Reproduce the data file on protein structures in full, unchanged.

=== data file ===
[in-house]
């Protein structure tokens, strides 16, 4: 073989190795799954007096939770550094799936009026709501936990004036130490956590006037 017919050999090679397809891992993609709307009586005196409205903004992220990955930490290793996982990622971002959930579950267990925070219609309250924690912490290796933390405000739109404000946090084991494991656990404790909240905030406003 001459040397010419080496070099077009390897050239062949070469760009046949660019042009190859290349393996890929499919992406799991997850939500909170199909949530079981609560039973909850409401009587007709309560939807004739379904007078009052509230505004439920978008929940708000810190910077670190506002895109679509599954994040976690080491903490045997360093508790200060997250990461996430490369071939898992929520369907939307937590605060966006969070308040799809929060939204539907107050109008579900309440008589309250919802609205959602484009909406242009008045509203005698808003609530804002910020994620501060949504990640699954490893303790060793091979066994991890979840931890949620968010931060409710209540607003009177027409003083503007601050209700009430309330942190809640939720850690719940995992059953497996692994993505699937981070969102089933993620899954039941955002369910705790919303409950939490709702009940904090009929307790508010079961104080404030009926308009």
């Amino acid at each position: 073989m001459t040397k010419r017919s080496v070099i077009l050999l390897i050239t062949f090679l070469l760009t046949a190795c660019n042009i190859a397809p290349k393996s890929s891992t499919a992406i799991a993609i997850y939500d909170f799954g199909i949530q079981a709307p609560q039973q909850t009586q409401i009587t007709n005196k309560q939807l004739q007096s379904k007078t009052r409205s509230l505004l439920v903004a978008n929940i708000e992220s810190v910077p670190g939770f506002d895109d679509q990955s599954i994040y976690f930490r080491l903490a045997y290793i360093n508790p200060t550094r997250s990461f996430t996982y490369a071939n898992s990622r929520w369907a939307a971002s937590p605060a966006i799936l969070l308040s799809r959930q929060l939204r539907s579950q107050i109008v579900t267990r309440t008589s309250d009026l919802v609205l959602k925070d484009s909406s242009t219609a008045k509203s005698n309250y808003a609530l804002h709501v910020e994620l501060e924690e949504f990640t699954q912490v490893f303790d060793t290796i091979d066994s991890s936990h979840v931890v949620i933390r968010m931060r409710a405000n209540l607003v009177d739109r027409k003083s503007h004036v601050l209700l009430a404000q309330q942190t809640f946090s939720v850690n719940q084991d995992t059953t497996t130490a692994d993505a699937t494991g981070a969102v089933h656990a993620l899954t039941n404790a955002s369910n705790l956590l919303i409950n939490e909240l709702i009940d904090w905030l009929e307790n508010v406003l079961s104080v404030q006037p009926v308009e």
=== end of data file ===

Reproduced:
[in-house]
């Protein structure tokens, strides 16, 4: 073989190795799954007096939770550094799936009026709501936990004036130490956590006037 017919050999090679397809891992993609709307009586005196409205903004992220990955930490290793996982990622971002959930579950267990925070219609309250924690912490290796933390405000739109404000946090084991494991656990404790909240905030406003 001459040397010419080496070099077009390897050239062949070469760009046949660019042009190859290349393996890929499919992406799991997850939500909170199909949530079981609560039973909850409401009587007709309560939807004739379904007078009052509230505004439920978008929940708000810190910077670190506002895109679509599954994040976690080491903490045997360093508790200060997250990461996430490369071939898992929520369907939307937590605060966006969070308040799809929060939204539907107050109008579900309440008589309250919802609205959602484009909406242009008045509203005698808003609530804002910020994620501060949504990640699954490893303790060793091979066994991890979840931890949620968010931060409710209540607003009177027409003083503007601050209700009430309330942190809640939720850690719940995992059953497996692994993505699937981070969102089933993620899954039941955002369910705790919303409950939490709702009940904090009929307790508010079961104080404030009926308009």
């Amino acid at each position: 073989m001459t040397k010419r017919s080496v070099i077009l050999l390897i050239t062949f090679l070469l760009t046949a190795c660019n042009i190859a397809p290349k393996s890929s891992t499919a992406i799991a993609i997850y939500d909170f799954g199909i949530q079981a709307p609560q039973q909850t009586q409401i009587t007709n005196k309560q939807l004739q007096s379904k007078t009052r409205s509230l505004l439920v903004a978008n929940i708000e992220s810190v910077p670190g939770f506002d895109d679509q990955s599954i994040y976690f930490r080491l903490a045997y290793i360093n508790p200060t550094r997250s990461f996430t996982y490369a071939n898992s990622r929520w369907a939307a971002s937590p605060a966006i799936l969070l308040s799809r959930q929060l939204r539907s579950q107050i109008v579900t267990r309440t008589s309250d009026l919802v609205l959602k925070d484009s909406s242009t219609a008045k509203s005698n309250y808003a609530l804002h709501v910020e994620l501060e924690e949504f990640t699954q912490v490893f303790d060793t290796i091979d066994s991890s936990h979840v931890v949620i933390r968010m931060r409710a405000n209540l607003v009177d739109r027409k003083s503007h004036v601050l209700l009430a404000q309330q942190t809640f946090s939720v850690n719940q084991d995992t059953t497996t130490a692994d993505a699937t494991g981070a969102v089933h656990a993620l899954t039941n404790a955002s369910n705790l956590l919303i409950n939490e909240l709702i009940d904090w905030l009929e307790n508010v406003l079961s104080v404030q006037p009926v308009e």